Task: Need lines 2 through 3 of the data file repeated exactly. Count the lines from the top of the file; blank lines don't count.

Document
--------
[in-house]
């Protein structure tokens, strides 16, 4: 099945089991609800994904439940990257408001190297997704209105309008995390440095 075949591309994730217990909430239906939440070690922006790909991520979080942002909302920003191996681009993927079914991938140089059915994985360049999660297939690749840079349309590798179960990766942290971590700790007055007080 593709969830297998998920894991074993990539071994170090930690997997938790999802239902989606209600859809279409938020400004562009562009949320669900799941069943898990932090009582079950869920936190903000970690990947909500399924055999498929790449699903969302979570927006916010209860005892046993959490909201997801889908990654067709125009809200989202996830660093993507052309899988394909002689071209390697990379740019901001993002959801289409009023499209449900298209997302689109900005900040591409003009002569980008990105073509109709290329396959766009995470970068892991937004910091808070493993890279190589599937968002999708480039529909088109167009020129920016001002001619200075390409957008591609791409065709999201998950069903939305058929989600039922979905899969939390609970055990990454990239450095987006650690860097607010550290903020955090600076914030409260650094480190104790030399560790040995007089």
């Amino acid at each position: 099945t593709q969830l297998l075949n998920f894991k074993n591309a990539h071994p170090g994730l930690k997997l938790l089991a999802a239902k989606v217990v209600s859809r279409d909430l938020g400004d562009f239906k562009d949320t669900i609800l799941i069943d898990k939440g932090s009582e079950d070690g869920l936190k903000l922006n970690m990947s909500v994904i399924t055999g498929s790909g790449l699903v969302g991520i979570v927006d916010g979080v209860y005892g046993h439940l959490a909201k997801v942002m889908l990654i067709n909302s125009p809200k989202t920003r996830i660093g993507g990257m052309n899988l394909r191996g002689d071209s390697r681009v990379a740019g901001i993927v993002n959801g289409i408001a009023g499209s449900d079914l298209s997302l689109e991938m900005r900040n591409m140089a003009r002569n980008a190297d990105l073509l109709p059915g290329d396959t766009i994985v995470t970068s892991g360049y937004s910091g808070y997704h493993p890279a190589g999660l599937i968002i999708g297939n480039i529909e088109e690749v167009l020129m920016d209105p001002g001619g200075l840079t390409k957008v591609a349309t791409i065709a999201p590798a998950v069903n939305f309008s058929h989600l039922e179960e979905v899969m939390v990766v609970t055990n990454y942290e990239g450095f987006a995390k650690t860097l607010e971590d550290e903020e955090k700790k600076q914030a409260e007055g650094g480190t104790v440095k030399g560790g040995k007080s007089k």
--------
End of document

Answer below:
């Protein structure tokens, strides 16, 4: 099945089991609800994904439940990257408001190297997704209105309008995390440095 075949591309994730217990909430239906939440070690922006790909991520979080942002909302920003191996681009993927079914991938140089059915994985360049999660297939690749840079349309590798179960990766942290971590700790007055007080 593709969830297998998920894991074993990539071994170090930690997997938790999802239902989606209600859809279409938020400004562009562009949320669900799941069943898990932090009582079950869920936190903000970690990947909500399924055999498929790449699903969302979570927006916010209860005892046993959490909201997801889908990654067709125009809200989202996830660093993507052309899988394909002689071209390697990379740019901001993002959801289409009023499209449900298209997302689109900005900040591409003009002569980008990105073509109709290329396959766009995470970068892991937004910091808070493993890279190589599937968002999708480039529909088109167009020129920016001002001619200075390409957008591609791409065709999201998950069903939305058929989600039922979905899969939390609970055990990454990239450095987006650690860097607010550290903020955090600076914030409260650094480190104790030399560790040995007089």
């Amino acid at each position: 099945t593709q969830l297998l075949n998920f894991k074993n591309a990539h071994p170090g994730l930690k997997l938790l089991a999802a239902k989606v217990v209600s859809r279409d909430l938020g400004d562009f239906k562009d949320t669900i609800l799941i069943d898990k939440g932090s009582e079950d070690g869920l936190k903000l922006n970690m990947s909500v994904i399924t055999g498929s790909g790449l699903v969302g991520i979570v927006d916010g979080v209860y005892g046993h439940l959490a909201k997801v942002m889908l990654i067709n909302s125009p809200k989202t920003r996830i660093g993507g990257m052309n899988l394909r191996g002689d071209s390697r681009v990379a740019g901001i993927v993002n959801g289409i408001a009023g499209s449900d079914l298209s997302l689109e991938m900005r900040n591409m140089a003009r002569n980008a190297d990105l073509l109709p059915g290329d396959t766009i994985v995470t970068s892991g360049y937004s910091g808070y997704h493993p890279a190589g999660l599937i968002i999708g297939n480039i529909e088109e690749v167009l020129m920016d209105p001002g001619g200075l840079t390409k957008v591609a349309t791409i065709a999201p590798a998950v069903n939305f309008s058929h989600l039922e179960e979905v899969m939390v990766v609970t055990n990454y942290e990239g450095f987006a995390k650690t860097l607010e971590d550290e903020e955090k700790k600076q914030a409260e007055g650094g480190t104790v440095k030399g560790g040995k007080s007089k």